One of the many compelling issues now facing society is that of immigration and the ongoing crisis of assisting refugees. While many around the globe are willing to do all that they can to help, some choose to look away. It is not my intent to make the case for what countries or individuals must decide to do but instead to focus upon the richness of culture and diversity that can be brought into our lives.
All around the globe, we have seen immigrants flooding into neighboring countries to flee war, economic collapse and even natural disasters. While completely understanding the need to have a process, to secure the host countries for the safety of all, what is incredibly difficult to grasp is the intolerance of some for people of different cultures being offered safety and freedom based upon who they are and their country of origin.
Clearly, the inability to house or feed so many immigrants is a practical issue but to deny help because someone is “different” by definition of race, religion or culture should not be the deciding factor to turn people away that are simply trying to survive or find a better life. Being “different” is part of the richness of our world. Don’t we all have pride in discovering “who” we are, who were our ancestors, where did they come from and what blood runs through our veins?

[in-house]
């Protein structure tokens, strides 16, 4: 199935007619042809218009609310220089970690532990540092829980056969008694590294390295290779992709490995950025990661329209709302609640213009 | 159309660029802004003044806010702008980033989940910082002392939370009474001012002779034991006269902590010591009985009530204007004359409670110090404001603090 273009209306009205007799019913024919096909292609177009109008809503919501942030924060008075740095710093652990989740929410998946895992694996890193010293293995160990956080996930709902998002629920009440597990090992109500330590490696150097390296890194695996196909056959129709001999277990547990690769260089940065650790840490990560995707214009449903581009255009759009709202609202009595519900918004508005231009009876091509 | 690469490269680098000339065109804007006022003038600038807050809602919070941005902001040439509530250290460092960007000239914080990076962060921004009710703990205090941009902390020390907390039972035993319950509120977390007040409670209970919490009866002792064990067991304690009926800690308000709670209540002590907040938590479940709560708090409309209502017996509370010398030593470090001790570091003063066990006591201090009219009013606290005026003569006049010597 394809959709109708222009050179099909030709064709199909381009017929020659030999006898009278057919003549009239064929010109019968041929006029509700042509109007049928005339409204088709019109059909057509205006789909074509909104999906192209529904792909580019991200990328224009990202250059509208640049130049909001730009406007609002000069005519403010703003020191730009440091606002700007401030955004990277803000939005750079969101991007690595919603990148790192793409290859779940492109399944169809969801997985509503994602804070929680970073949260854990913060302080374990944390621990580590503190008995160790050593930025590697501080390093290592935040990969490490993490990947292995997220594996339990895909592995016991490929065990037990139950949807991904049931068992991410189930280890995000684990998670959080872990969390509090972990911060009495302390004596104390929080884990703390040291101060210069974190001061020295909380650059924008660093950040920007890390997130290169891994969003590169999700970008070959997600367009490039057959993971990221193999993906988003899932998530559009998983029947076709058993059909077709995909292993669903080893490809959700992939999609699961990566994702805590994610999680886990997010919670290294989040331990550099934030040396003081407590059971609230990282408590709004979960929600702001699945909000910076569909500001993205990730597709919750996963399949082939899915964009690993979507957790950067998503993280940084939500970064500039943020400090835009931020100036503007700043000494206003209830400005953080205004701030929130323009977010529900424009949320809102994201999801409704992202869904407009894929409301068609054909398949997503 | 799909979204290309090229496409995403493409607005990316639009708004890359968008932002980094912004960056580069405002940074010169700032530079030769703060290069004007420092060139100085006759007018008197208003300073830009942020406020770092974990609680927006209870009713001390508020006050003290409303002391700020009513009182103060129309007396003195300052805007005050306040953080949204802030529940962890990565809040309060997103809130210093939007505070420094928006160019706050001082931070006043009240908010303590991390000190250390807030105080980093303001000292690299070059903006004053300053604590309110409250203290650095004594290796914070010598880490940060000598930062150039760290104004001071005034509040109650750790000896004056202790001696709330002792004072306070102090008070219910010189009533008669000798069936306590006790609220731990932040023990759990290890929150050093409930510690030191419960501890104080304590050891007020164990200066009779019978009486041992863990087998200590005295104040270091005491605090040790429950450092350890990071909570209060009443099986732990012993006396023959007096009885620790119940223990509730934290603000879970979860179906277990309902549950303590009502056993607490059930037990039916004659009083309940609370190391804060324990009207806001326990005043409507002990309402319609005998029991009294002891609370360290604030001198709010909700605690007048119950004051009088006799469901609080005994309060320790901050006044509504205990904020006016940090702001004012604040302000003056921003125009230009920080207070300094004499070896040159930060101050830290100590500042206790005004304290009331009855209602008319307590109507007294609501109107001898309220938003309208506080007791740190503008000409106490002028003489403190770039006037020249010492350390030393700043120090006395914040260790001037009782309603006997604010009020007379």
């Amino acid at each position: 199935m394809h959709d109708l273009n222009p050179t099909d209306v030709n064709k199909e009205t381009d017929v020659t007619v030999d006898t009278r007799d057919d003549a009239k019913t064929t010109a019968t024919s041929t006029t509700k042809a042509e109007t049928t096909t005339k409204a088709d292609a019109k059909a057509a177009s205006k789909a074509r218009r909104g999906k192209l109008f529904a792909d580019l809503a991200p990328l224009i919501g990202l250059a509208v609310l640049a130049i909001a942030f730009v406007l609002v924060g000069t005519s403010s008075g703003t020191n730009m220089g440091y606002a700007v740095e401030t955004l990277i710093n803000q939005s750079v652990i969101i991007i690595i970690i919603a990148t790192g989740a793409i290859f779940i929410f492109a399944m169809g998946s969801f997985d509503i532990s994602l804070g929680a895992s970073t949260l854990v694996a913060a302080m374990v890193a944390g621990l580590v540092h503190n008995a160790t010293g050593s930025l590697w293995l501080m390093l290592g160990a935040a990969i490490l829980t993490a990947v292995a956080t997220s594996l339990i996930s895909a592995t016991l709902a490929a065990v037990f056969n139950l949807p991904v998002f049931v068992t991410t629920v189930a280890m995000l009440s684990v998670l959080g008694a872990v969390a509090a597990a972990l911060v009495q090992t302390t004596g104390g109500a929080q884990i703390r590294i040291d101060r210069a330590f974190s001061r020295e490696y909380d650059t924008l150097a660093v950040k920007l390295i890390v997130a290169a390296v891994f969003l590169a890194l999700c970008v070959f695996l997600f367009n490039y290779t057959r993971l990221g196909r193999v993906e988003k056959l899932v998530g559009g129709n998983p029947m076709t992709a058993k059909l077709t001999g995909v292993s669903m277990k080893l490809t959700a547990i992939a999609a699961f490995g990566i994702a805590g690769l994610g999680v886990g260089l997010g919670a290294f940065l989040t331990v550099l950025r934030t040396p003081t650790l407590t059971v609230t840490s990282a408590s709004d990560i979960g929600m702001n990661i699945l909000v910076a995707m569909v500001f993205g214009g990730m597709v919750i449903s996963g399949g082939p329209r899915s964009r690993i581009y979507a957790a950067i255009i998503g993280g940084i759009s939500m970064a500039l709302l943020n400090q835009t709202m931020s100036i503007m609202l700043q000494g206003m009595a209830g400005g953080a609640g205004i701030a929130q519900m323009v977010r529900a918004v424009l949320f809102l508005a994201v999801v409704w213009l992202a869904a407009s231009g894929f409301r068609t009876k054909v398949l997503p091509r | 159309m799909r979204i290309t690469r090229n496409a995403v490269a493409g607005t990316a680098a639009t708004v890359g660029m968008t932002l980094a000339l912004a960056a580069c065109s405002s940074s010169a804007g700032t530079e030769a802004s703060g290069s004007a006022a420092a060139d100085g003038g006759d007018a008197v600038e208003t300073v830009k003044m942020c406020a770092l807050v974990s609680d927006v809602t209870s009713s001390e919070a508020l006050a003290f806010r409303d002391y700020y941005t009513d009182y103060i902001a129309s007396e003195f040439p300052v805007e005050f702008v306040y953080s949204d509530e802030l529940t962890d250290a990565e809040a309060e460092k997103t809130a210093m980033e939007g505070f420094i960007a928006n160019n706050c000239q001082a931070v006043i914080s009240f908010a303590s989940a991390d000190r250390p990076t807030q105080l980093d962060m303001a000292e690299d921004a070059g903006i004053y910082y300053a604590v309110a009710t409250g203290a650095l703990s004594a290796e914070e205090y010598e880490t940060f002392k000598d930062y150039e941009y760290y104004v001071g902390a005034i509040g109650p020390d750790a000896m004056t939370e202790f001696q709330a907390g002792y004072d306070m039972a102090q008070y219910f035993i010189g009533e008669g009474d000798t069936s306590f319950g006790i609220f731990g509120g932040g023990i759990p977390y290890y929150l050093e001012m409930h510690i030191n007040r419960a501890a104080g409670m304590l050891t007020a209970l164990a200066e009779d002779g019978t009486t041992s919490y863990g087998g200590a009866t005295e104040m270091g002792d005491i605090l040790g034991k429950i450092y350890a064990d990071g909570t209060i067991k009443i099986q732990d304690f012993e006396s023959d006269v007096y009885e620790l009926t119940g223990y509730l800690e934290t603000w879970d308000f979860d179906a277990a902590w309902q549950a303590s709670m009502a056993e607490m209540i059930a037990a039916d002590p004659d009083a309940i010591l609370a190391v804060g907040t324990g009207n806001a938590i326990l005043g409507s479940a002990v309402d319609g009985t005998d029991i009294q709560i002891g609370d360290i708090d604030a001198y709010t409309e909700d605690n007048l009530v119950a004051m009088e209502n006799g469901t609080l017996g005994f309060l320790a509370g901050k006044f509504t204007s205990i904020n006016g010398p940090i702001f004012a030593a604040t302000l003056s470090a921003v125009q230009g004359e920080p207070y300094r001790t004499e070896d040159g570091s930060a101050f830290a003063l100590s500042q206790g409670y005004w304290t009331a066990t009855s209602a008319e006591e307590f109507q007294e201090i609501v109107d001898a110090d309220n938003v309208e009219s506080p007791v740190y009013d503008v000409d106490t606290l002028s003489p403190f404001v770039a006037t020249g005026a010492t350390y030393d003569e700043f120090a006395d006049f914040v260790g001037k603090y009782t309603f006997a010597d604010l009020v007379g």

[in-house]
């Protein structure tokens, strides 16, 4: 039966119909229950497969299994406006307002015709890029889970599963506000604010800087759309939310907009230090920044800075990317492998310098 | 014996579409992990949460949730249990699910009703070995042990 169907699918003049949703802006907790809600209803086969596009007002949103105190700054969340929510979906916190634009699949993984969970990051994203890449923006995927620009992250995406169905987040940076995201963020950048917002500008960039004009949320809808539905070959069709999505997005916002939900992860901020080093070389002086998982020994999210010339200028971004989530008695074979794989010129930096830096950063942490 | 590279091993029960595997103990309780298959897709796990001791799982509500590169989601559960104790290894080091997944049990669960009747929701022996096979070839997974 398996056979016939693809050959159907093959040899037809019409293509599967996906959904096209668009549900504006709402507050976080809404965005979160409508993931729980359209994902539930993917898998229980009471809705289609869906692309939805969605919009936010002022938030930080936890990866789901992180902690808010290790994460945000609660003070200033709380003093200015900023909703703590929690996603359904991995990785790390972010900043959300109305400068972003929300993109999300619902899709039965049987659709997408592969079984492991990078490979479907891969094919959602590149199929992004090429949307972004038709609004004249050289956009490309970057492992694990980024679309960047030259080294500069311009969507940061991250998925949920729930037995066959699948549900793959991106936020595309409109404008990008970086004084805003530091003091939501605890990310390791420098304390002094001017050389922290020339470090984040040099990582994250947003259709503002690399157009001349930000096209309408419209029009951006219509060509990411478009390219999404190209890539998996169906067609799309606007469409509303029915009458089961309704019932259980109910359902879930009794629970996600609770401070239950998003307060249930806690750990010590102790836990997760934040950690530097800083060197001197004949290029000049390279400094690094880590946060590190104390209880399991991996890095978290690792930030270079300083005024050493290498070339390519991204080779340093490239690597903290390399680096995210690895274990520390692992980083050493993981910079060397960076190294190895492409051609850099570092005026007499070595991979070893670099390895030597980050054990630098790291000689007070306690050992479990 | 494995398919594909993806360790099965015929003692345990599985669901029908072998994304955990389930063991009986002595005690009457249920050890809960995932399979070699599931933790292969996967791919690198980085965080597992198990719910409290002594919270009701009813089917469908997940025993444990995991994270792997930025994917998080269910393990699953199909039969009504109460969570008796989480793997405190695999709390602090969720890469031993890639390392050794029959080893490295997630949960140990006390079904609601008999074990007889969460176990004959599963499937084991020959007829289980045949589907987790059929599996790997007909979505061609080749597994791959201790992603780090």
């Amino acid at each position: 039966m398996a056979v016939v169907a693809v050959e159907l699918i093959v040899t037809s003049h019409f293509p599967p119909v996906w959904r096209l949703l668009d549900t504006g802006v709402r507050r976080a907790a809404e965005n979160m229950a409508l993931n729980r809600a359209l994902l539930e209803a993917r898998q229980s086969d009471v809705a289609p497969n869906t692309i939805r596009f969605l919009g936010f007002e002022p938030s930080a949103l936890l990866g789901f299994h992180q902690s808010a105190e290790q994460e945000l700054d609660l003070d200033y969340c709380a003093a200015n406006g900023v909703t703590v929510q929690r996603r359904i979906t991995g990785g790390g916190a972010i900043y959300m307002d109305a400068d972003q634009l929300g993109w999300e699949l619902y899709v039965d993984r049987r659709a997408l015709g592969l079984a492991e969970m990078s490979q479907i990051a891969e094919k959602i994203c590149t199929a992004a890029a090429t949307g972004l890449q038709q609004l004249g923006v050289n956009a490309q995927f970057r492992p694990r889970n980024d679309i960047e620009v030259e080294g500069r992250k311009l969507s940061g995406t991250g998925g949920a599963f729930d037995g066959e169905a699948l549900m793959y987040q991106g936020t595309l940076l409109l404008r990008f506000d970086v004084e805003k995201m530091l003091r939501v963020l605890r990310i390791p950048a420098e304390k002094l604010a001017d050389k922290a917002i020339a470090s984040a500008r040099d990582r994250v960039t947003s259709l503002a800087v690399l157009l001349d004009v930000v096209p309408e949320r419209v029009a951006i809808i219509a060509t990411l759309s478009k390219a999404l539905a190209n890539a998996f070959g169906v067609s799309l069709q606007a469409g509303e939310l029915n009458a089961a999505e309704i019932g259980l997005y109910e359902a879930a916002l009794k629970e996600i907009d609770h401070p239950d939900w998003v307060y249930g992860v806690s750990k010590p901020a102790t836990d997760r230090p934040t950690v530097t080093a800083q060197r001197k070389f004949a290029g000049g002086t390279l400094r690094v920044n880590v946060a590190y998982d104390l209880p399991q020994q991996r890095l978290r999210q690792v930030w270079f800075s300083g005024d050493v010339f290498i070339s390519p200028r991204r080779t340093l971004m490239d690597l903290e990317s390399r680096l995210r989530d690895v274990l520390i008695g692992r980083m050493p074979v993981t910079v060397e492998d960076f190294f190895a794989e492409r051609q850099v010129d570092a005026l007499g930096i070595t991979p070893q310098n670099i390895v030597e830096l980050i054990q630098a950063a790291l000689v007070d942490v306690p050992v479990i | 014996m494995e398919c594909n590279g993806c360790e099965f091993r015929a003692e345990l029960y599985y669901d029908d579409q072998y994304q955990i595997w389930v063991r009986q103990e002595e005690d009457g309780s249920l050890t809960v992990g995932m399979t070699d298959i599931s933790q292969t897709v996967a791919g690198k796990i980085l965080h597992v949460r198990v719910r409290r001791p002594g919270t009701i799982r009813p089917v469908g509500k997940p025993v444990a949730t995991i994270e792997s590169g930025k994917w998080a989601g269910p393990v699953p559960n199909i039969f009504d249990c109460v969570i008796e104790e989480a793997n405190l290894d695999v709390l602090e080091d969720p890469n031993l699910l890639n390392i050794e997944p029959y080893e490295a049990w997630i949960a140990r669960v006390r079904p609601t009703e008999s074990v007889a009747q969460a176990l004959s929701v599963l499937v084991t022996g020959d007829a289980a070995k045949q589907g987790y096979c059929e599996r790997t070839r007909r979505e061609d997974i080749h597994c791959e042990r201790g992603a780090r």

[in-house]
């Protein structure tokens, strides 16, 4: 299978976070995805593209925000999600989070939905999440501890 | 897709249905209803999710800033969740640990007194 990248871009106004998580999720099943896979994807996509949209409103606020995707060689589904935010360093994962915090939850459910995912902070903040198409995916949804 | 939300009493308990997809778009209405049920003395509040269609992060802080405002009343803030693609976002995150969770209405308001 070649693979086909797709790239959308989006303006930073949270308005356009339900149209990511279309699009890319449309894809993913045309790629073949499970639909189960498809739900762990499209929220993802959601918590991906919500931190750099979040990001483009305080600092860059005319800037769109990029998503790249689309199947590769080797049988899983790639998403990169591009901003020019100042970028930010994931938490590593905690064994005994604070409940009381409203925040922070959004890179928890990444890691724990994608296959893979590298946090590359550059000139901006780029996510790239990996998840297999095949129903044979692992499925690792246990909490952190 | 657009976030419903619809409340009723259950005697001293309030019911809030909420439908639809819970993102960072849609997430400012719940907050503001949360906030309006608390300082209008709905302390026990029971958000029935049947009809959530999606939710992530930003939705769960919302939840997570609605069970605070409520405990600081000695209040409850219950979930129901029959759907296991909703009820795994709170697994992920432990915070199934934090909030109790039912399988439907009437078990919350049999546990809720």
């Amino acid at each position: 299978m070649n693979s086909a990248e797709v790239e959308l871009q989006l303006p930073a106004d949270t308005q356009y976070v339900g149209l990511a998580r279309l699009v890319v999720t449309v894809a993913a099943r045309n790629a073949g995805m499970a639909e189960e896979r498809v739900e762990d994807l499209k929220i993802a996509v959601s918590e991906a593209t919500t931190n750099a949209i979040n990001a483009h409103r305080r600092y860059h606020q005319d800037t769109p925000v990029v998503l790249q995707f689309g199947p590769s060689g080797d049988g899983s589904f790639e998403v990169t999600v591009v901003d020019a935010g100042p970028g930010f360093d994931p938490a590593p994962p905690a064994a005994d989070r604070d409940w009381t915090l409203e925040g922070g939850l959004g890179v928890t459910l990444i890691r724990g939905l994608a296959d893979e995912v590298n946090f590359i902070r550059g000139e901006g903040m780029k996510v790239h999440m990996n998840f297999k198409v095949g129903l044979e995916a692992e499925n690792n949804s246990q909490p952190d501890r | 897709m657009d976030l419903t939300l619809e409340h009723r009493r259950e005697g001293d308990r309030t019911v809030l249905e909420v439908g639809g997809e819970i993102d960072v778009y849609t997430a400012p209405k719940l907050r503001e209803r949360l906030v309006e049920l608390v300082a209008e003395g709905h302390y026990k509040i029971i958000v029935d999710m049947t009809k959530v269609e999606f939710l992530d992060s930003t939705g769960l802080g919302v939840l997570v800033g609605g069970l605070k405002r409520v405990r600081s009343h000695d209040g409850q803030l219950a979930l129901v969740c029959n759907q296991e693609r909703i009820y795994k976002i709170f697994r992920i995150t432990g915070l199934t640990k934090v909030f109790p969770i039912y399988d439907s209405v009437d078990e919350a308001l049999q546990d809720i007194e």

If you search the internet sites for DNA testing, you will find that people around the globe are searching for their roots by the tens of thousands. Not surprising, most of us find that we actually represent many cultures. I remember well a few years ago anxiously awaiting the email that would arrive in my inbox telling me the secrets of my past. After what seemed to be “forever” it finally popped up with a message “your DNA results are complete.” Clicking on the link as fast as I could to reveal the long awaited answer…who am I?
As many American’s, all of my roots came from “immigrants” … My ancestors were very much as today’s immigrants and refugees leaving their native lands to escape religious persecution, famine, draught, economic issues or conflict. My ancestors first arrived in America 4 and 5 generations ago, becoming preachers, farmers and soldiers, all contributing to their new homeland. a German Jew on my mother’s side, English, Irish and Scottish from both sides of my parentage, a tiny bit of North African, Spanish and Italian. I realized my DNA was much like a colorful quilt, a quilt of many colors, many textures all woven together to create me, their ancestor, their granddaughter many generations later.
My Ancestry.com DNA Results:
North Africa (1%)
- Great Britain – 82%
- Ireland – 6%
- Germany – 4%
- Scandinavia – 3%
- Iberian Peninsula – 2%
- NW Russia – 1%
- Italy/Greece – 1%